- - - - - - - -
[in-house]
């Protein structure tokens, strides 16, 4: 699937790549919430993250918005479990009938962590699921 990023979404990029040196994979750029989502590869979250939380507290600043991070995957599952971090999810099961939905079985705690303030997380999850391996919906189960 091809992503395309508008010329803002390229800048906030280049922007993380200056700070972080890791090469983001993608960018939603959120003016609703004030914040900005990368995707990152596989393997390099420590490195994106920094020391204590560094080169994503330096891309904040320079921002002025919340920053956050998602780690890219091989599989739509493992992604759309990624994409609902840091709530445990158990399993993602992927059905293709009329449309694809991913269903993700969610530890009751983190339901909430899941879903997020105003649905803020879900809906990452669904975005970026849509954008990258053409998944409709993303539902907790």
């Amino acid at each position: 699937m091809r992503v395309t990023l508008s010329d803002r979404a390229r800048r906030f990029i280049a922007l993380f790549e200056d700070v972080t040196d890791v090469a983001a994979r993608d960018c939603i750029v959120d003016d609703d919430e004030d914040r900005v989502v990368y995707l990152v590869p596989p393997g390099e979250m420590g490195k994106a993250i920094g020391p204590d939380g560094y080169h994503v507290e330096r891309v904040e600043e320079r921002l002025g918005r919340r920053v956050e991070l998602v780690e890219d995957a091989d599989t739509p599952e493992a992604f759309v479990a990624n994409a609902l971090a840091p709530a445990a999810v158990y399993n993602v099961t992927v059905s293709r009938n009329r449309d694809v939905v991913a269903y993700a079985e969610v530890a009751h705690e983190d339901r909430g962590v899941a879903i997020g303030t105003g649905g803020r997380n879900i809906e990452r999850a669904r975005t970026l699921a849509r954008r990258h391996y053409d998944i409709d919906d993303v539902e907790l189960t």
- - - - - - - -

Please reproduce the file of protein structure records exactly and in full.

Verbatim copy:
[in-house]
């Protein structure tokens, strides 16, 4: 699937790549919430993250918005479990009938962590699921 990023979404990029040196994979750029989502590869979250939380507290600043991070995957599952971090999810099961939905079985705690303030997380999850391996919906189960 091809992503395309508008010329803002390229800048906030280049922007993380200056700070972080890791090469983001993608960018939603959120003016609703004030914040900005990368995707990152596989393997390099420590490195994106920094020391204590560094080169994503330096891309904040320079921002002025919340920053956050998602780690890219091989599989739509493992992604759309990624994409609902840091709530445990158990399993993602992927059905293709009329449309694809991913269903993700969610530890009751983190339901909430899941879903997020105003649905803020879900809906990452669904975005970026849509954008990258053409998944409709993303539902907790």
């Amino acid at each position: 699937m091809r992503v395309t990023l508008s010329d803002r979404a390229r800048r906030f990029i280049a922007l993380f790549e200056d700070v972080t040196d890791v090469a983001a994979r993608d960018c939603i750029v959120d003016d609703d919430e004030d914040r900005v989502v990368y995707l990152v590869p596989p393997g390099e979250m420590g490195k994106a993250i920094g020391p204590d939380g560094y080169h994503v507290e330096r891309v904040e600043e320079r921002l002025g918005r919340r920053v956050e991070l998602v780690e890219d995957a091989d599989t739509p599952e493992a992604f759309v479990a990624n994409a609902l971090a840091p709530a445990a999810v158990y399993n993602v099961t992927v059905s293709r009938n009329r449309d694809v939905v991913a269903y993700a079985e969610v530890a009751h705690e983190d339901r909430g962590v899941a879903i997020g303030t105003g649905g803020r997380n879900i809906e990452r999850a669904r975005t970026l699921a849509r954008r990258h391996y053409d998944i409709d919906d993303v539902e907790l189960t």